4 O’Clock Lunch: Triumph of the Pill

Since I’ve recently abandoned being a slave to linear time after watching too much “True Detective” I invite you to enjoy this old review of the Coachella festival. Just replace any band names with ones that are actually playing this year. Super easy. It will be like Biff finding the sports almanac from the future in BTTF2 … I mean 20/20 foresight is rare so really soak this one up if you are heading out to the desert this weekend.



“Don’t be tardy for the party.” That was the last text message I received at 5am Monday morning after the 11th annual Coachella Music Festival–also known as “Three Days in the Valley.” It was another cataclysmic cacophony of epic proportions, highlighted by lows and highs, like the landscape surrounding it. I’m not sure of the actual turnout numbers, but a Heineken billboard read: “Share a beer with 75,000 of your friends.” It simultaneously broke the seven words on a billboard advertising rule, encouraged behavior that would lead to heat stroke and dehydration, as well as creating slight salivation on my palette. The next billboard on the highway read: “Child Abuse, It happens to boys too”; dark days indeed.

I arrived in the dusty haze of a sun almost set behind the snow-speckled mountains that looked down on this bacchanal with a timeless arrogance. The water trucks that circle the sandy parking lots to keep the ground from lifting into the sky and throats of concertgoers were not finished yet. Girls in bikinis and high-tops, body paint, grown men dressed like hot-dogs and glow stick/LED-assisted clothing began to appear as the line of cars steadily marched towards the polo grounds. It was day one and the weight of expectations filled the air as well as an uncertainty of the future that began to show on the people’s faces as the giant spotlights and colored interactive sculptures took over for nature’s sunset.

Would someone in the group do too many drugs and get ushered away in a stretcher on the back of a golf cart with flashing lights and a blaring siren? A most uneasy predicament for someone experiencing hallucinations brought on by LSD, I presume. Was there a way to sneak into the VIP areas? And why? Did anybody know where the good pre, after, and during parties scattered about the 40 miles of planned communities, ranches and golf courses were going to go down? How would they get in? Would any of the bands sound good? What was the surcharge at the ATMs? Would they find a special someone in the crowd to connect with? Could any or all of these questions be answered on day one?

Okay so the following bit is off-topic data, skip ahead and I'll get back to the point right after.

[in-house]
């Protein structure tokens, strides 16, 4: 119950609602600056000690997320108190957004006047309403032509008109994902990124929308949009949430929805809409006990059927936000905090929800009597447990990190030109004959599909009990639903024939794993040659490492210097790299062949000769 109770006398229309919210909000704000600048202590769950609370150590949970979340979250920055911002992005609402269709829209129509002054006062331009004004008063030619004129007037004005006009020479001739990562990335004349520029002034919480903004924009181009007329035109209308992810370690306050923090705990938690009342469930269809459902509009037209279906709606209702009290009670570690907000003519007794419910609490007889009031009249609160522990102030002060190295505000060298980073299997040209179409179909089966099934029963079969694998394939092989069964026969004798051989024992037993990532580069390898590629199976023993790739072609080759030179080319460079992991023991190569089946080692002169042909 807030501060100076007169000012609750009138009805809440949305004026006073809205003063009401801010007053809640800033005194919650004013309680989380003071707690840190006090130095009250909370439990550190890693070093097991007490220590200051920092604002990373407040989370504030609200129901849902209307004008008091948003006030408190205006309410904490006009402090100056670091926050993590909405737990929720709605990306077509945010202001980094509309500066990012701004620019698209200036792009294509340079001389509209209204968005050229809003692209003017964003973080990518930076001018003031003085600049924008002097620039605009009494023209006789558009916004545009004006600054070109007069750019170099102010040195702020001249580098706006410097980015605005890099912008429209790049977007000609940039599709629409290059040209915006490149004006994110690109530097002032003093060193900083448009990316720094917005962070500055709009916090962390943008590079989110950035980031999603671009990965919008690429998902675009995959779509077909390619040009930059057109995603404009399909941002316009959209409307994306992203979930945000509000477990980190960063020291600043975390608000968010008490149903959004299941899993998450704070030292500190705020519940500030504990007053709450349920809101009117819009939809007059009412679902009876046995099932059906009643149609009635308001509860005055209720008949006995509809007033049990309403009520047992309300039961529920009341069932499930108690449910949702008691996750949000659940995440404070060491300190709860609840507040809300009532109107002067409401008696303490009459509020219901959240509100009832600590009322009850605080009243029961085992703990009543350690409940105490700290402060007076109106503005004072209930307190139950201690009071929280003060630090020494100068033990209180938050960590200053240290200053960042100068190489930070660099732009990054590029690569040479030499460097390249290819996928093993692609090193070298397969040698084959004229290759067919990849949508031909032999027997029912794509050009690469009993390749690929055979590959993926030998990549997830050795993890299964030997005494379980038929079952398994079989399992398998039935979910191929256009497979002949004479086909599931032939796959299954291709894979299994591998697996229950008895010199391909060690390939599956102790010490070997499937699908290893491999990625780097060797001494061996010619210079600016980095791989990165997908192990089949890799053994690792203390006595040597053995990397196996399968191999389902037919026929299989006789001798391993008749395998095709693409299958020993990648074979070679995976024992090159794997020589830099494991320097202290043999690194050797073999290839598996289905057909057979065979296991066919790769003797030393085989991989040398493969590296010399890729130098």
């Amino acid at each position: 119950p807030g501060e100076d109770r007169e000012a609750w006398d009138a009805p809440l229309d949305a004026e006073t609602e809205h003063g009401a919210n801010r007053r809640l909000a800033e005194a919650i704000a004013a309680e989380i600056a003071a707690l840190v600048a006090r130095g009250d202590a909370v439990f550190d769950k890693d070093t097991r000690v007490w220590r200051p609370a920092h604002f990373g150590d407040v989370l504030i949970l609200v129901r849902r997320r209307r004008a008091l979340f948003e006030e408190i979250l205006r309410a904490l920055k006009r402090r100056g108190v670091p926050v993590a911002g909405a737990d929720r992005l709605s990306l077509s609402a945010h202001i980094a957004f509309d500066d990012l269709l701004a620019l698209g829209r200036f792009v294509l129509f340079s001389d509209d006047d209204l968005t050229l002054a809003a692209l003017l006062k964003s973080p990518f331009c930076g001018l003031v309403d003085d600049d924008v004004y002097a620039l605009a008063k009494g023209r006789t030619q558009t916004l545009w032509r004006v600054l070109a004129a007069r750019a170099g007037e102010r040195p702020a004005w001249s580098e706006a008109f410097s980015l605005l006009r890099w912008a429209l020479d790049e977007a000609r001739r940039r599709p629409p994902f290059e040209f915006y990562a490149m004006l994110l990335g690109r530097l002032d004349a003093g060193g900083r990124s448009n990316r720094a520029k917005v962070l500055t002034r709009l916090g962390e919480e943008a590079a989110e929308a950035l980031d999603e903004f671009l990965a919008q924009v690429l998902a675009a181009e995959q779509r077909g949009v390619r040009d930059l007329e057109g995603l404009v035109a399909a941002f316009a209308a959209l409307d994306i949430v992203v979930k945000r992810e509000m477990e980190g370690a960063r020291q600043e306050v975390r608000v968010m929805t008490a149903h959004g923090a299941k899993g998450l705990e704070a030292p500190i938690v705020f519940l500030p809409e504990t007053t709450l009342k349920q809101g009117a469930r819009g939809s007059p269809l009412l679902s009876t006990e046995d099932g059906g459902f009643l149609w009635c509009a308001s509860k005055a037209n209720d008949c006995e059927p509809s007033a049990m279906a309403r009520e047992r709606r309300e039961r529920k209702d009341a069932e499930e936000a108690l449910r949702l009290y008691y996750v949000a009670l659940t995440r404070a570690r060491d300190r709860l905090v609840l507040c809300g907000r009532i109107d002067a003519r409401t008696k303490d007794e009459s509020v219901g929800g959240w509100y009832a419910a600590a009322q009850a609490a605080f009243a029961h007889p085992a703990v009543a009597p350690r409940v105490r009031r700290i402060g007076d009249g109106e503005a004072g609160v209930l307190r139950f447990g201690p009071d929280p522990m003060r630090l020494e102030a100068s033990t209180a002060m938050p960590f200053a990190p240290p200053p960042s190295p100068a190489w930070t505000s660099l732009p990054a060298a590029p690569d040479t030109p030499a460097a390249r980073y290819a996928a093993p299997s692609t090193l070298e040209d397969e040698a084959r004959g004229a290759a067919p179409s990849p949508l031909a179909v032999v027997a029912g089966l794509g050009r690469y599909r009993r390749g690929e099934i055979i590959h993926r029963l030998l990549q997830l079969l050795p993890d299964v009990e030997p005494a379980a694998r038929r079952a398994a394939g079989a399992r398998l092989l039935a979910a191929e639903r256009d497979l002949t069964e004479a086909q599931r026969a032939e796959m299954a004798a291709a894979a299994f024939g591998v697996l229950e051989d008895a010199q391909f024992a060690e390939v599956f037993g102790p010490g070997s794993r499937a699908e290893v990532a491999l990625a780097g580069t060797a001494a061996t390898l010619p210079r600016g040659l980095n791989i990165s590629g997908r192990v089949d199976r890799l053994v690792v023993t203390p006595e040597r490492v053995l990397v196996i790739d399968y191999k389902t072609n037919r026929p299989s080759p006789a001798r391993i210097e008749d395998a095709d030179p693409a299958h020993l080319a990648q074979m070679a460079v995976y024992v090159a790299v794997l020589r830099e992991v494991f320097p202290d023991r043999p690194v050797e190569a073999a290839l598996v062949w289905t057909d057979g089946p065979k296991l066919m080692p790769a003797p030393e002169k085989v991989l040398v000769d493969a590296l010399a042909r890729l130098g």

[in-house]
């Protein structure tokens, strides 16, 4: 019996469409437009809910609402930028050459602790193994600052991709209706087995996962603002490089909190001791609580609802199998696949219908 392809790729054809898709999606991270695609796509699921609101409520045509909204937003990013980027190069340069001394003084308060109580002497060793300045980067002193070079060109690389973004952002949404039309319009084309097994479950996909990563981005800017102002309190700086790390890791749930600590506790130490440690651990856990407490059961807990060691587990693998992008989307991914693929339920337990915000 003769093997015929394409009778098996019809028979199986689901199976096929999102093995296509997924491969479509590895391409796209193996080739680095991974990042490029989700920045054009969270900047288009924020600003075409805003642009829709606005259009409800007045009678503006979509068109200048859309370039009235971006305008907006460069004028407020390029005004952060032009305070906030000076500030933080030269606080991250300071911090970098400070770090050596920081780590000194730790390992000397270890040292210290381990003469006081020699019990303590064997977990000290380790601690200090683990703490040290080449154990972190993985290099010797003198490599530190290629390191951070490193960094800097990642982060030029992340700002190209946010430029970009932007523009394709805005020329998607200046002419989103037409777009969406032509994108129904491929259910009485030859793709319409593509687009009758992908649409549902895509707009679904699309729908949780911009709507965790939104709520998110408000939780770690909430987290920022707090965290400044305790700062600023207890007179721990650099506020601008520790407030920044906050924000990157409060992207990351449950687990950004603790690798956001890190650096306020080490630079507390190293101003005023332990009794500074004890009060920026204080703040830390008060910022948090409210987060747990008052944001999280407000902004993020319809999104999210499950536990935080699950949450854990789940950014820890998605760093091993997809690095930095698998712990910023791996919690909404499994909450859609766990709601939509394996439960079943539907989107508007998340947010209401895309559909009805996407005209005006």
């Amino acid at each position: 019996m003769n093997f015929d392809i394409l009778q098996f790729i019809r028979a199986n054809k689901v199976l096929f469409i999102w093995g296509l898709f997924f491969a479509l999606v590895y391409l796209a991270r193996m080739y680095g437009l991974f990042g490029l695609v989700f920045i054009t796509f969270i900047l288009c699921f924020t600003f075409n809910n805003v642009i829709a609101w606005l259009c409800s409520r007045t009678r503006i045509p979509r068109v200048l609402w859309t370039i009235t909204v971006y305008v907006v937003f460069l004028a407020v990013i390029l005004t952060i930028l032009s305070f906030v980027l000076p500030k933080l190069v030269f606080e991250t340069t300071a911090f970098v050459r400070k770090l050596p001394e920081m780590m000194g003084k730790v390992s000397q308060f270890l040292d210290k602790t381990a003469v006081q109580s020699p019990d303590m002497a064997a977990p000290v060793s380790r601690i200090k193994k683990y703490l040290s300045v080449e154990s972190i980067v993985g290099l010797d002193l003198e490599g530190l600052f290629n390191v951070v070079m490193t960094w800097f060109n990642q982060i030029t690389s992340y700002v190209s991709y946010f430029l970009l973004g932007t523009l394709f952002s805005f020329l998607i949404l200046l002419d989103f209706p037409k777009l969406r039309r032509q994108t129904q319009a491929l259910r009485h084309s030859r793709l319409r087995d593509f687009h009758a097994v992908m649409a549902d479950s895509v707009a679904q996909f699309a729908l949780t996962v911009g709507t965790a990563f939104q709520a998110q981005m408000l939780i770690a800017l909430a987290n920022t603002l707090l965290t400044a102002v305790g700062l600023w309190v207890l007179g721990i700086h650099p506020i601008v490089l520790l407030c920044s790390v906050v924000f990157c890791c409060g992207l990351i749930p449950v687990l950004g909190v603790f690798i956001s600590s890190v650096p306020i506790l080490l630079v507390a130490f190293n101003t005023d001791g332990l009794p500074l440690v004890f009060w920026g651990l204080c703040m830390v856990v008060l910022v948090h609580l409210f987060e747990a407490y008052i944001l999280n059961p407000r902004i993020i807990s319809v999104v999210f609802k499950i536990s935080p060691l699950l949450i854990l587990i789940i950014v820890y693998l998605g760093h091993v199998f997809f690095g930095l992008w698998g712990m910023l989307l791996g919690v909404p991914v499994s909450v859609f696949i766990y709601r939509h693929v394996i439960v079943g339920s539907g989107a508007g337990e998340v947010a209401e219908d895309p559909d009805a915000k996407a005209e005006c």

I’m not a music critic and am perfectly content to waltz about any metropolis without headphones in my ears limiting contact between me and other people. I even know one man in Venice Beach who wears unplugged headphones every day to avoid being haggled for change. But I will mention certain acts of note that captured the attention of such an eclectic group of people.


I did a half-jog over to see Gil-Scott Heron, who had a surprisingly young audience and mused on being sampled, and sang in an imperfect and raspy rap speak to the applause of all that bore witness. LCD Soundsystem paid homage to the pioneer in their set later in the evening, led by an ever-humble and enthusiastic James Murphy, co-owner of the DFA Records label. I don’t care so much for live rap so the Jay-Z fan-fare and hype was averted toDeadmau5’s jaw-dropping set in the Sahara tent, as a dance party of legendary proportions erupted.

The parking closest to the exit during large public gatherings has always been a theme for me. So it was off to the “Oasis,” which was close enough to the venue to not be annoying. Techno and lasers filled the air as stumbling, half-naked, half-wasted people filled the pool and house areas, transforming the Merv Griffin house into a wild rager that lasted until 4:30am.